Had Enough Mutations?

Written by Joanne Deck. Posted in Blog, Learning To Receive

“But remember, if you constantly look to the effect, the visible form, you will create a mutation, a less-than-perfect manifestation.”

~ John Randolph Price

I don’t know about you, but I have had more than my share of mutations.  I just didn’t know there was a term for what I kept experiencing.  Reading this explanation by Price was not just illuminating; it was cathartic. In The Abundance Book, he cautions us not to see our job, employer, or investments as our supply, because when we do, we cut off the real Source.  These things, along with money and our possessions, are outer symbols of our inner Supply. Price advises readers to keep their focus instead on God, who is our true supply, safety, and security.

Not sure what a mutation looks like?  Here are some real life examples of mine as illustrations:

  • I read about an opening to be an academic writer.  A job in my field I could do from home – perfect!  Not quite…it was a position writing students’ papers for them.  Why write your own paper when you could purchase it?  Being a college instructor and a college academic coach, this clearly was not my opportunity.
  • My job at the community college is wonderful: I coach students, helping them improve their time management, study skills, and grades.  But my position as a coach is only temporary, and because I already teach for another community college, a job I also love, my hours between the two jobs are capped well below a full time level.
  • I was recently recommended for a part time online college instructor job.  It would supplement the part time teaching position I already have, so it looked really promising.  The manager who was to interview me left me hanging twice.  Still, I stayed in the game.  When our telephone interview was eventually scheduled, she wasn’t there when I called, having misunderstood the time zones.  When it was apparent how confused and stressed she was, I declined to reschedule our interview.
  • Several months ago, I found a posting for an online position to teach Business at a private school.  After completing a lengthy application, I learned it was a very conservative religious-based institution that required faculty to take an oath that amounted to condemning people who didn’t believe as they do.  Yes, this was another mutation.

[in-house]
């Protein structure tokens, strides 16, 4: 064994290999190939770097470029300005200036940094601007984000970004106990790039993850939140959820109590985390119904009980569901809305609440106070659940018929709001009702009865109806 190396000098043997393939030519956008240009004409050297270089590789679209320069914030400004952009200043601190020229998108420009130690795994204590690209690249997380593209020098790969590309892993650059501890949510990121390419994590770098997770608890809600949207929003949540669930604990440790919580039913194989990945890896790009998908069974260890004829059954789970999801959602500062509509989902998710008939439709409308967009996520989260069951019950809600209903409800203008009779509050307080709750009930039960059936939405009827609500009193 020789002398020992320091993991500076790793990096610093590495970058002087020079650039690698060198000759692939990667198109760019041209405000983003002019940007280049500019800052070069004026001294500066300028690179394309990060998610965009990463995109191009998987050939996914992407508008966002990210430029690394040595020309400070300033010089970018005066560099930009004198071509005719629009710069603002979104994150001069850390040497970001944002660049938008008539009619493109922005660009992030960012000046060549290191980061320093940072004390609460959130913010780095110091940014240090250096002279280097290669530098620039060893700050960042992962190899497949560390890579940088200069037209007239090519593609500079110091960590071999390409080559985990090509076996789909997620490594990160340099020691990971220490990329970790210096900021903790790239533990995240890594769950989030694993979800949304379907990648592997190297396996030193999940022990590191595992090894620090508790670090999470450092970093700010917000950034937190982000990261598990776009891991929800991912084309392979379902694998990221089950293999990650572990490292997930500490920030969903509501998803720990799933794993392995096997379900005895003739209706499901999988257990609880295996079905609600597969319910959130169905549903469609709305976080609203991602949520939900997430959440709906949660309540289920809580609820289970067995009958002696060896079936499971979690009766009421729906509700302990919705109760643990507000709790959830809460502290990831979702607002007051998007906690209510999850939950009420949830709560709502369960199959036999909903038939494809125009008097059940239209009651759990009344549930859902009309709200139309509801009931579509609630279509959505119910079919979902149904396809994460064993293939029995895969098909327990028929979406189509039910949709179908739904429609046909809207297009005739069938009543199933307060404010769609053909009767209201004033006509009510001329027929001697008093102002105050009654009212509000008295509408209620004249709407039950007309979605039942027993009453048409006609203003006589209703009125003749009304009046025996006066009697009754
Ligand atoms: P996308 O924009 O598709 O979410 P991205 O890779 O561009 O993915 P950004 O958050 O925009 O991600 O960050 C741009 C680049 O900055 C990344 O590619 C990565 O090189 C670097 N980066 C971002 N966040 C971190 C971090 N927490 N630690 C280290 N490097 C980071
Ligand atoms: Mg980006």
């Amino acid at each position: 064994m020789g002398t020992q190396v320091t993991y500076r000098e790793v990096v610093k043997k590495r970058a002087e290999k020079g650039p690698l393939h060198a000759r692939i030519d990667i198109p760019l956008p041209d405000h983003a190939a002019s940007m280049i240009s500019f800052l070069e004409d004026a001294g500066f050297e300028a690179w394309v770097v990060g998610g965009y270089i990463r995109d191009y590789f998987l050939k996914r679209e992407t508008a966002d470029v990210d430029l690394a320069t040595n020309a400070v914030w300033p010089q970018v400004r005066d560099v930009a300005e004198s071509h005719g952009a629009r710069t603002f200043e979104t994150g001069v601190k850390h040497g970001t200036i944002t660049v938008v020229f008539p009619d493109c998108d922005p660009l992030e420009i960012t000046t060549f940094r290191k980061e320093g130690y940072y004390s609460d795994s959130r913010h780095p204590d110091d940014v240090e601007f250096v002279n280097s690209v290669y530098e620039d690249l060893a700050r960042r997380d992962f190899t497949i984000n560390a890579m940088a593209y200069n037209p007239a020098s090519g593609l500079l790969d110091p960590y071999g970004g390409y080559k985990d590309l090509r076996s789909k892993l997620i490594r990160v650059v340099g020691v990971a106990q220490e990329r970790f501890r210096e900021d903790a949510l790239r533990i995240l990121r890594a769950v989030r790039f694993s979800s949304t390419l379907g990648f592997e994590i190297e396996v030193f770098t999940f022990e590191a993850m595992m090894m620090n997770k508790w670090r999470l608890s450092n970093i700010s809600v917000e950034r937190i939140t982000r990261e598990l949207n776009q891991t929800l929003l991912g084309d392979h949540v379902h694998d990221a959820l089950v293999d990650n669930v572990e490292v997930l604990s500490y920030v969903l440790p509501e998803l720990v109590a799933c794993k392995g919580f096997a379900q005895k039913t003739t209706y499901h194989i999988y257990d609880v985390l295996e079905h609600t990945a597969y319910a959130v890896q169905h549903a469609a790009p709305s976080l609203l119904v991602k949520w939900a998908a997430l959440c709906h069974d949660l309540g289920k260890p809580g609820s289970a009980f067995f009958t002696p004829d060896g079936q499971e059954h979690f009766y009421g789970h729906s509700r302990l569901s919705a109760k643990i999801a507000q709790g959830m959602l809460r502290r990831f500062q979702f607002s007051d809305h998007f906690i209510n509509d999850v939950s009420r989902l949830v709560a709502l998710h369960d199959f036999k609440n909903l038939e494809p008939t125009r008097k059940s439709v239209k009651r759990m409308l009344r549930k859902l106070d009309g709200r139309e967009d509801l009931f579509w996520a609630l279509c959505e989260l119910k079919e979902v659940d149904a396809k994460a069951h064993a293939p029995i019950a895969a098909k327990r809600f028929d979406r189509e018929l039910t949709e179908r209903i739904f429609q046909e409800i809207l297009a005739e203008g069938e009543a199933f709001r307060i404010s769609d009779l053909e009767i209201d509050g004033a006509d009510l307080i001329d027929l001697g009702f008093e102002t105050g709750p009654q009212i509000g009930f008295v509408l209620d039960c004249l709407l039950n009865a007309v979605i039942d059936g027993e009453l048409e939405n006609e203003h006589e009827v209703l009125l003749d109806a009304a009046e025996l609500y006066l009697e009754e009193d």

• Over the past several years, I’ve tried jobs that appeared to be a good fit, but ended up dampening my spirit, by keeping me chained to a headset, limiting my ability to help my clients, or requiring me to treat people in ways I couldn’t agree to.  Disheartened and stressed out, I left each position before I faced more serious effects.  I trusted that there must be something better for me.

All of these experiences had aspects that were in line with my vision of full employment (work in my field that is fulfilling and prospers me), but all were “less than perfect manifestations.”  But now I know better.  I spend time daily centering myself in the awareness of my true Source.  I’m experiencing a shift, and I know the best is unfolding for me now.

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Joanne Deck

Joanne M. Deck, MBA, SPHR is a certified academic and career coach, educator, public speaker, and author with expertise in higher education, careers, and healthy dating relationships. She has over 20 years of corporate experience as an instructor and tutor, leadership coach, human resources director, wellness and management consultant, and customer service manager and is active with Toastmasters, having achieved the levels of ACS and ALB. Joanne is also the author of Sane Sex for Singles, a three-time winning dating guide for the new millennium. Joanne was born in Rochester, NY and graduated from the University at Albany, NY with a degree in math and an MBA in human resources. She is the mother of young adult twin daughters and lives in Phoenix, Arizona with her husband, Roger. Joanne is currently working on her next book, Learning to Receive with Grace and Ease, aimed at helping people become more comfortable and skillful receivers. Her observation is that most people have the giving side of the equation down, but struggle with receiving.

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